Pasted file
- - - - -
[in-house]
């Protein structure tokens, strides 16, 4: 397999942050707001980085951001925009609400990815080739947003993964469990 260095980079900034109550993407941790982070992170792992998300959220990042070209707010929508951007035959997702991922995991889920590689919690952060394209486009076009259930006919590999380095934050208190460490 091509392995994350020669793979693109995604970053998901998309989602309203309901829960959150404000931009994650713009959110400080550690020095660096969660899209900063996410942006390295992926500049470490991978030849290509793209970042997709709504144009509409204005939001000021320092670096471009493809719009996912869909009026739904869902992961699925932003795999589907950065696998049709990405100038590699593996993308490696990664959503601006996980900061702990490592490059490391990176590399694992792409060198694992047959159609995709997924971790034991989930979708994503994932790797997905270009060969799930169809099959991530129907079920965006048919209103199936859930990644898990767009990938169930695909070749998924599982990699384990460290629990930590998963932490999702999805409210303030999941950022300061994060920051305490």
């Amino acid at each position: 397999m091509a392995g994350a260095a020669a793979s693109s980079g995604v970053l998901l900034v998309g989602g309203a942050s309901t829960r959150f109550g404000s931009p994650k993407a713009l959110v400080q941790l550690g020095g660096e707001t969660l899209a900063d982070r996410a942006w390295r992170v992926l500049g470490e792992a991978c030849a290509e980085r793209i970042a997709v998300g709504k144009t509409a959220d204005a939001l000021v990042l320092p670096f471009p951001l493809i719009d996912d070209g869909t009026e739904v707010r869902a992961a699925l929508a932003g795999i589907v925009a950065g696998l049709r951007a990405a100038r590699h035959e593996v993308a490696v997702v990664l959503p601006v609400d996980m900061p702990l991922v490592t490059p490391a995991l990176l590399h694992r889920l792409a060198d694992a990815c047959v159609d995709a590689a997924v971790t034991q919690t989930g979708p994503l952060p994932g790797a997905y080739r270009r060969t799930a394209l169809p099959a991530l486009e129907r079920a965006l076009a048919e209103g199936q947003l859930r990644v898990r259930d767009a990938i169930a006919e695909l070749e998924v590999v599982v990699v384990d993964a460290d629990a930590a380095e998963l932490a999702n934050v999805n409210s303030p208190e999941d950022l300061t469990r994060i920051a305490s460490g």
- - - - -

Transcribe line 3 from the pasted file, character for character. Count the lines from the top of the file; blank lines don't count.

């Amino acid at each position: 397999m091509a392995g994350a260095a020669a793979s693109s980079g995604v970053l998901l900034v998309g989602g309203a942050s309901t829960r959150f109550g404000s931009p994650k993407a713009l959110v400080q941790l550690g020095g660096e707001t969660l899209a900063d982070r996410a942006w390295r992170v992926l500049g470490e792992a991978c030849a290509e980085r793209i970042a997709v998300g709504k144009t509409a959220d204005a939001l000021v990042l320092p670096f471009p951001l493809i719009d996912d070209g869909t009026e739904v707010r869902a992961a699925l929508a932003g795999i589907v925009a950065g696998l049709r951007a990405a100038r590699h035959e593996v993308a490696v997702v990664l959503p601006v609400d996980m900061p702990l991922v490592t490059p490391a995991l990176l590399h694992r889920l792409a060198d694992a990815c047959v159609d995709a590689a997924v971790t034991q919690t989930g979708p994503l952060p994932g790797a997905y080739r270009r060969t799930a394209l169809p099959a991530l486009e129907r079920a965006l076009a048919e209103g199936q947003l859930r990644v898990r259930d767009a990938i169930a006919e695909l070749e998924v590999v599982v990699v384990d993964a460290d629990a930590a380095e998963l932490a999702n934050v999805n409210s303030p208190e999941d950022l300061t469990r994060i920051a305490s460490g």